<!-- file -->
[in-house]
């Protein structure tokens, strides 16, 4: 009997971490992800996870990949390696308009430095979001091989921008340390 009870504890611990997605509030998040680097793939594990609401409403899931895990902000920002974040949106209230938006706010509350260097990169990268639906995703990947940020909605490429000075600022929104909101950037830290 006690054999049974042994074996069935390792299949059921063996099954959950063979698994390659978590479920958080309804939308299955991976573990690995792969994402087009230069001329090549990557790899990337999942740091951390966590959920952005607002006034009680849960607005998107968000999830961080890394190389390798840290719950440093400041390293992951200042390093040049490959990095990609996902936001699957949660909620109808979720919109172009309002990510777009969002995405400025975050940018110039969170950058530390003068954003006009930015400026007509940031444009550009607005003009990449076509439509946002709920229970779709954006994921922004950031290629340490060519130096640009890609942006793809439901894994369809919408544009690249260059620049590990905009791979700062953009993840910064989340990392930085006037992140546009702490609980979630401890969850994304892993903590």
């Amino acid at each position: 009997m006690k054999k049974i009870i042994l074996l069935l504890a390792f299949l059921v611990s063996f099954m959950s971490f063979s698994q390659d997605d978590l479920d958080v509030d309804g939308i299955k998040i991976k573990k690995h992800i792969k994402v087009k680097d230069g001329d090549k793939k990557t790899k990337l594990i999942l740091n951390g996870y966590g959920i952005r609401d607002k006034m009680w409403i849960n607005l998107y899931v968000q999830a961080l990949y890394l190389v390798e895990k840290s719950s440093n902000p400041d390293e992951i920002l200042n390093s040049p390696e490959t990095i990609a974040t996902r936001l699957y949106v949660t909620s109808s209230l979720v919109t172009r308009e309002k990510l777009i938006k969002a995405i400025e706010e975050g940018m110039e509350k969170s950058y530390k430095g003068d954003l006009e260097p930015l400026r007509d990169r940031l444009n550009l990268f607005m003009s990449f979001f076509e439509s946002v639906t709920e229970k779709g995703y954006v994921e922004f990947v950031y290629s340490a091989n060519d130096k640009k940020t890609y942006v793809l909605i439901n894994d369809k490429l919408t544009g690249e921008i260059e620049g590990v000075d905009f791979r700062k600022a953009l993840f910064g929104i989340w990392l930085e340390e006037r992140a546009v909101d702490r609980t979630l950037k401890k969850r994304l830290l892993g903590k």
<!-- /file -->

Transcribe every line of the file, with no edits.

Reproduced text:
[in-house]
């Protein structure tokens, strides 16, 4: 009997971490992800996870990949390696308009430095979001091989921008340390 009870504890611990997605509030998040680097793939594990609401409403899931895990902000920002974040949106209230938006706010509350260097990169990268639906995703990947940020909605490429000075600022929104909101950037830290 006690054999049974042994074996069935390792299949059921063996099954959950063979698994390659978590479920958080309804939308299955991976573990690995792969994402087009230069001329090549990557790899990337999942740091951390966590959920952005607002006034009680849960607005998107968000999830961080890394190389390798840290719950440093400041390293992951200042390093040049490959990095990609996902936001699957949660909620109808979720919109172009309002990510777009969002995405400025975050940018110039969170950058530390003068954003006009930015400026007509940031444009550009607005003009990449076509439509946002709920229970779709954006994921922004950031290629340490060519130096640009890609942006793809439901894994369809919408544009690249260059620049590990905009791979700062953009993840910064989340990392930085006037992140546009702490609980979630401890969850994304892993903590």
């Amino acid at each position: 009997m006690k054999k049974i009870i042994l074996l069935l504890a390792f299949l059921v611990s063996f099954m959950s971490f063979s698994q390659d997605d978590l479920d958080v509030d309804g939308i299955k998040i991976k573990k690995h992800i792969k994402v087009k680097d230069g001329d090549k793939k990557t790899k990337l594990i999942l740091n951390g996870y966590g959920i952005r609401d607002k006034m009680w409403i849960n607005l998107y899931v968000q999830a961080l990949y890394l190389v390798e895990k840290s719950s440093n902000p400041d390293e992951i920002l200042n390093s040049p390696e490959t990095i990609a974040t996902r936001l699957y949106v949660t909620s109808s209230l979720v919109t172009r308009e309002k990510l777009i938006k969002a995405i400025e706010e975050g940018m110039e509350k969170s950058y530390k430095g003068d954003l006009e260097p930015l400026r007509d990169r940031l444009n550009l990268f607005m003009s990449f979001f076509e439509s946002v639906t709920e229970k779709g995703y954006v994921e922004f990947v950031y290629s340490a091989n060519d130096k640009k940020t890609y942006v793809l909605i439901n894994d369809k490429l919408t544009g690249e921008i260059e620049g590990v000075d905009f791979r700062k600022a953009l993840f910064g929104i989340w990392l930085e340390e006037r992140a546009v909101d702490r609980t979630l950037k401890k969850r994304l830290l892993g903590k």